14  While research does not support the use of one mode over the other, each has its advantages ◦ Synchronous: immediacy, real-time collaboration, large group interaction, presence ◦ Asynchronous: Flexibility, time management, reflection, information processing; tools are probably more widely used

15  Synchronous: Chat rooms, instant messaging, video chat, Skype, Communicator, web conferencing, immersive environments, Multi-user Domains (MUDs) or Multi-user Object Oriented Environments (MOOs) (ION, 2013), conference calling, collaborative document editing such as Google Drive  Asynchronous: Listservs, RSS feeds, email, discussion boards, document sharing (, DropBox, Google Drive), blogs, wikis, portfolios  Helpful Resource: Faculty Focus. (n.d.). Synchronous and asynchronous learning tools: 15 Strategies for engaging online students using real-time chat, threaded discussions and blogs. Retrieved from asynchronous-learning-tools-strategies-for-engaging-online- students/ asynchronous-learning-tools-strategies-for-engaging-online- students/

16  Synchronous: Have an agenda, chunk the presentation, stay on topic, manage emotions, provide summaries  Asynchronous: Organize the environment, use the features of the environment, provide summaries, monitor and guide From the University of Wisconsin-Madison. (2011b). Best practices for the asynchronous and synchronous classroom. Retrieved from practices-asynch-synch-classroom practices-asynch-synch-classroom

17 Objective: Prepare for managing online classes, workload, and resources

18  Allow additional time to plan, prepare, grade, and communicate  Some indication that online design and development is more time-intensive than face- to-face, but delivery may require less effort (Andersen & Avery, 2008)  According to Andersen and Avery (2008), instructors in online courses spend the greatest amount of time interacting with students. They also spent significantly more time evaluating work than their face-to-face counterparts.

19  Use variety in selecting activities; appeal to a wide range of learners; give choice (Dailey- Hebert, Mandernach, & Donnelli-Sallee, 2006)  Choose activities that promote critical thinking  Promote active, connected learning  Use techniques that gain attention and provide motivation

20  Technical support: Just-in-time/self help; peer support (lead faculty); help desk  Promote tools and techniques for time management and organization  Prioritize prompt and substantive communication and feedback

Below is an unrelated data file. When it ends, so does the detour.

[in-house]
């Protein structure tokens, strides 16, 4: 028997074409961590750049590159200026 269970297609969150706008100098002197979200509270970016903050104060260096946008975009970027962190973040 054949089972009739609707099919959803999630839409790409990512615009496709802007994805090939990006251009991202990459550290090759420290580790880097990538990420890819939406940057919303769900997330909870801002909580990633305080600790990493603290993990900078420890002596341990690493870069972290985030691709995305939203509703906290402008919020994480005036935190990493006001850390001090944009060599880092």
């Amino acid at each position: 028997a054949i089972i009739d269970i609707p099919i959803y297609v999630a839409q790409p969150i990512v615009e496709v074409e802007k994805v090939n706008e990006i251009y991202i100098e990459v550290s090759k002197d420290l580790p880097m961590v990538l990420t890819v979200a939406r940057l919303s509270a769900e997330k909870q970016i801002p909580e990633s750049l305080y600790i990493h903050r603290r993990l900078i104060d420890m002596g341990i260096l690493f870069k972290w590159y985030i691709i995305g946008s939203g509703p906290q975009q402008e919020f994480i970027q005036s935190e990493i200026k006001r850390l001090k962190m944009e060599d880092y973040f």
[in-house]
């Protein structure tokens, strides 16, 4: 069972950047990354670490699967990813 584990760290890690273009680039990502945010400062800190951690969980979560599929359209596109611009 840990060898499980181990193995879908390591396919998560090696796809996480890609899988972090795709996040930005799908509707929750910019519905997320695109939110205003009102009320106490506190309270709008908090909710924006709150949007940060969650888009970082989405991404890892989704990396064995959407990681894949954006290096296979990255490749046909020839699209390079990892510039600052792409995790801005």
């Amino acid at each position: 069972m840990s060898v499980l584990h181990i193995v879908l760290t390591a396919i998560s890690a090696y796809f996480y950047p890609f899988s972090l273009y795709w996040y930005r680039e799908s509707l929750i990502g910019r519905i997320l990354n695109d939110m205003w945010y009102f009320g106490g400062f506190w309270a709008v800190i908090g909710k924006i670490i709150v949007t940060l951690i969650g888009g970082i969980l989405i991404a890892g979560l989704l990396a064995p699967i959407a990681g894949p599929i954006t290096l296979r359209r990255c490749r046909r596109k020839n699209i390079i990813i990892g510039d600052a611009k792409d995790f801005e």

21  What do you expect to be the biggest challenges for both instructors and learners in the online environment? What actions can you take to address those challenges?

22  Allen, I. E., & Seaman, J. (2010). Class differences: Online education in the United States, 2010. Retrieved from  Andersen, K., & Avery, M. (2008). Faculty teaching time: A comparison of web-based and face-to-face graduate nursing courses. International Journal of Nursing Education Scholarship, 5(1). Retrieved from  Dailey-Hebert, A., Mandernach, B., & Donnelli-Sallee, E. (2006). Best practices in the development and facilitation of online courses. Retrieved from  Hrastinski, S. (2008, November 4). Asynchronous & synchronous e-learning. EDUCAUSE Quarterly. Retrieved from  ION - Illinois Online Network. (2013). Instructional strategies for online courses. Retrieved from  Mandernach, B., Forrest, K., Babutzke, J., & Manker, L. (2009). The role of instructor interactivity in promoting critical thinking in online and face-to-face classrooms. MERLOT Journal of Online Learning and Teaching, 5(1). Retrieved from  Min, S. (2007). Online vs. face-to-face deliberation: Effects on civic engagement. Journal of Computer-Mediated Communication, 12(4). Retrieved from  Morris, L., Xu, H., & Finnegan, C. (2005). Roles of faculty in teaching asynchronous undergraduate courses. Journal of Asynchronous Learning Networks, 9(1). Retrieved from  Pennsylvania State University. (2013). Online instructor performance best practices and expectations. Retrieved from  Taylor, S. A. (2013). Getting started teaching online. Retrieved from  University of Wisconsin-Madison. (2011a). Asynchronous vs synchronous communication. Retrieved from  University of Wisconsin-Madison. (2011b). Best practices for the asynchronous and synchronous classroom. Retrieved from